Hi. I am Jill, and I struggle with codependency.
A few years ago, somebody said to me, “Jill, I think you have some codependency issues.” I was extremely offended. At that time, I thought that “codependency” meant that I needed people. In my mind, I was an independent woman who knew how to change a flat tire all by myself. I worked a lot, and I paid my own bills. I could take care of myself. I did not need anyone. At that time in my life, I didn’t even think that I needed God.
Not only could I take care of myself, but I could take care of anyone who needed help. And that is where I crossed over the boundary between healthy relationships -vs- codependent relationships.
The Struggle With Codependency
You see, codependency comes in many forms. To wrap it all up into one simple sentence, codependency is trying to do God’s job for Him. Here are some characteristics of some people who struggle with codependency:
• The need to be needed
• People pleasing
• Trying to control others (aggressively or passively)
• Focusing on helping others before working on your own issues
• Being consumed with other people’s problems
• Unclear boundaries in friendships and relationships
• The tendency to date (or marry) alcoholics or addicts
• Workaholism (or always being busy)
Where Does Codependency Come From
Many people with codependency grew up with a parent who was an alcoholic, an addict, or emotionally unavailable. Some of us came from a chaotic environment while others were not allowed to express their emotions. Wherever we came from and whether our family was dysfunctional or not, we learned that if we tried to control our environment, we could possibly find peace. We became over-aware of other people’s feelings and did what we could to make them happy. In doing this, we lost touch with our own feelings. Many of us felt that we were only valuable if we were helping others. We had to put ourselves last so that others would not abandon us.
Many times, there were rules set-up within our families that caused codependency including:
- It’s not okay to talk about problems
- Feelings should not be expressed openly; keep feelings to yourself
- Communication is best if indirect; one person acts as messenger between two others; known in therapy as triangulation
- Be strong, good, right, perfect
- Make us proud beyond realistic expectations
- Don’t be selfish
- Do as I say not as I do
- It’s not okay to play or be playful
- Don’t rock the boat.
Many families have one or more of these rules in place within the family. These types of rules can strain the free and healthy development of a child’s self-esteem, and coping. As a result, we can develop non-helpful behavior characteristics, problems solving techniques, and reactions to situations in adult life..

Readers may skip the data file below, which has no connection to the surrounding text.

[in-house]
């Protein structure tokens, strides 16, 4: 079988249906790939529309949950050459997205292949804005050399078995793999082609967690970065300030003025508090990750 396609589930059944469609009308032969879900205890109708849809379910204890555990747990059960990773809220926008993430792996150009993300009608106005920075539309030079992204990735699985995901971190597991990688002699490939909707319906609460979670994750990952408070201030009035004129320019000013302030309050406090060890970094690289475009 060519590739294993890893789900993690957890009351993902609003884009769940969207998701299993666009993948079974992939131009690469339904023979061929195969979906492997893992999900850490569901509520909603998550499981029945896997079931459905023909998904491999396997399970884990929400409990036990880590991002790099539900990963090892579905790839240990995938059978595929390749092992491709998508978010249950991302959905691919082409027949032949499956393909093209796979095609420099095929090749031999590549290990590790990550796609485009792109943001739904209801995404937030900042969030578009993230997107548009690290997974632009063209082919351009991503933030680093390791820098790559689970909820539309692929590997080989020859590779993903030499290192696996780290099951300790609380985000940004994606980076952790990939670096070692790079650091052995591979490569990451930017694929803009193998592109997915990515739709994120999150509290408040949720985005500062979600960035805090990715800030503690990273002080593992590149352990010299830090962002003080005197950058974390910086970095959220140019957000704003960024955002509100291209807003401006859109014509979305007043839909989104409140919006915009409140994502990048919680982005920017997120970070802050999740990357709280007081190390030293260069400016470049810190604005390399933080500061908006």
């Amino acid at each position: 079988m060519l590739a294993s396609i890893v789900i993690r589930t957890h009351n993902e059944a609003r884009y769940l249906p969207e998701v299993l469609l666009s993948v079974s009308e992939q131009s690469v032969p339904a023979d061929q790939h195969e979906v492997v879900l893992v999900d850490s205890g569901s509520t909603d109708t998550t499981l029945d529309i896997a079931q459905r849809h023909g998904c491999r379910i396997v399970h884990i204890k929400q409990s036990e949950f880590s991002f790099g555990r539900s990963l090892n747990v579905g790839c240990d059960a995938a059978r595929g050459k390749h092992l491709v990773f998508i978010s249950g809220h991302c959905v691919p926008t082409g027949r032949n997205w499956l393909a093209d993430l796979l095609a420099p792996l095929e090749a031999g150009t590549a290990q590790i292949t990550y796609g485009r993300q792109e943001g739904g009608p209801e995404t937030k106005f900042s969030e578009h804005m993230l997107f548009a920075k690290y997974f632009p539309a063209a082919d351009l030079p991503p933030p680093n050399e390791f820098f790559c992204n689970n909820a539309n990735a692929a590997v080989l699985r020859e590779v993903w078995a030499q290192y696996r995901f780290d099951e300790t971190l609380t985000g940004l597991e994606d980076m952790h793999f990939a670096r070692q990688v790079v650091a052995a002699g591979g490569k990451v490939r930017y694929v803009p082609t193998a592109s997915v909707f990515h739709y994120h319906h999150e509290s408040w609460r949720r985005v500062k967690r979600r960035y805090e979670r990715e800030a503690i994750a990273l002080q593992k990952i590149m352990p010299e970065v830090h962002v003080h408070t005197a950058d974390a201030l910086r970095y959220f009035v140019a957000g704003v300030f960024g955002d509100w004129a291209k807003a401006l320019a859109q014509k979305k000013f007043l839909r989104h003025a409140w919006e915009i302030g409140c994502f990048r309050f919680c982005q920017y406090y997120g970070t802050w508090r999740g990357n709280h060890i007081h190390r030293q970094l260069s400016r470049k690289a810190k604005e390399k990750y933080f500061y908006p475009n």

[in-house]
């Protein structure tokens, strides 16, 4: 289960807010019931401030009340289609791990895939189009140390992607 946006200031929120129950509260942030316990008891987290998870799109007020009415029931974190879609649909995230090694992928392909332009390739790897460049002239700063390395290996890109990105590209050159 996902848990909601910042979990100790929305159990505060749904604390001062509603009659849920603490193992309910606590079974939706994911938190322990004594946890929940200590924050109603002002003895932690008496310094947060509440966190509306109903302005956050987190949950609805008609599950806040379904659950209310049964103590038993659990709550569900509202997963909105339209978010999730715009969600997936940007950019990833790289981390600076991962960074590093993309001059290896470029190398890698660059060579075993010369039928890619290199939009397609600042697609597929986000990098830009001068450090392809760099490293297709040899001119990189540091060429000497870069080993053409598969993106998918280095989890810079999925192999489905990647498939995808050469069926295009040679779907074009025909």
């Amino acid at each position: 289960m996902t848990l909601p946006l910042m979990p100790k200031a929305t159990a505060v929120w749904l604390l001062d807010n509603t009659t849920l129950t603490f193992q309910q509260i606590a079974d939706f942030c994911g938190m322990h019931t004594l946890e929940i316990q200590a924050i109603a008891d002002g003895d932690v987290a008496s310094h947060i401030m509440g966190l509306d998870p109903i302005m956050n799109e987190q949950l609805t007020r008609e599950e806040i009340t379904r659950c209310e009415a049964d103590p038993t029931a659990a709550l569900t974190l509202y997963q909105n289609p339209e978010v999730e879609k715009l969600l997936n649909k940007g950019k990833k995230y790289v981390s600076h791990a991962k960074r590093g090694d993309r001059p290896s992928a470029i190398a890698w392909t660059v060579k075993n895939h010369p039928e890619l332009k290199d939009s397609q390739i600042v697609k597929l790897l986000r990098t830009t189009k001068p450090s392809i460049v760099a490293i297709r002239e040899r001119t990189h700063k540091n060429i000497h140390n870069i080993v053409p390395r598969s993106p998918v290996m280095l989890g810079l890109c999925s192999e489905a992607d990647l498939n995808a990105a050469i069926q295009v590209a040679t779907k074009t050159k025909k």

Codependency can be disguised as “I’m just being a good Christian.” We have to ask ourselves, “Am I doing this because this is what God wants me to do, or am I doing it because I am trying to please someone else or feel good about myself.” Sometimes it is very difficult to see the difference. It takes a lot of prayer and constant communication with God.
A good example of codependency in the Bible is the story about Martha and Mary. Martha was upset with Mary because she was spending time with Jesus while Martha had to finish all the chores.
Examples of Codependency in The Bible
Luke 10:38-42 (NIV): At the Home of Martha and Mary
As Jesus and his disciples were on their way, he came to a village where a woman named Martha opened her home to him. She had a sister called Mary, who sat at the Lord’s feet listening to what he said. But Martha was distracted by all the preparations that had to be made. She came to him and asked, “Lord, don’t you care that my sister has left me to do the work by myself? Tell her to help me!” “Martha, Martha,” the Lord answered, “you are worried and upset about many things, but few things are needed—or indeed only one. Mary has chosen what is better, and it will not be taken away from her.”
Jesus wants us to spend more time with Him than anything else. The more time we spend with Him, the more likely we are to know what is important to Him. I don’t know about you, but I definitely have a tendency to be more like Martha. It is hard for me to let go of busy-ness, especially when something “important” must be done.
The struggling codependent does not realize that he or she needs help. I was fortunate to have someone very close to me bring me to Celebrate Recovery. I quickly met a lot of women who struggled with the same issues I did. I joined a Step Study. I learned how to make boundaries. It was a very humbling experience that has brought so much peace. I am finally to the point in my recovery that I actually thank God for this struggle. I thank Him because the awareness of my codependency issues has inspired me to be extra careful to listen to what God is asking me to do instead of what I think I should do. No, I will never be cured completely. But I will get better. One day at a time.
Do you think you might have a touch of codependency? If so, there are groups that can help. I personally found help at Celebrate Recovery at my church. To find out if there is a location near you, go to this website: http://www.celebraterecovery.com/
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Peace, Love, and Joy,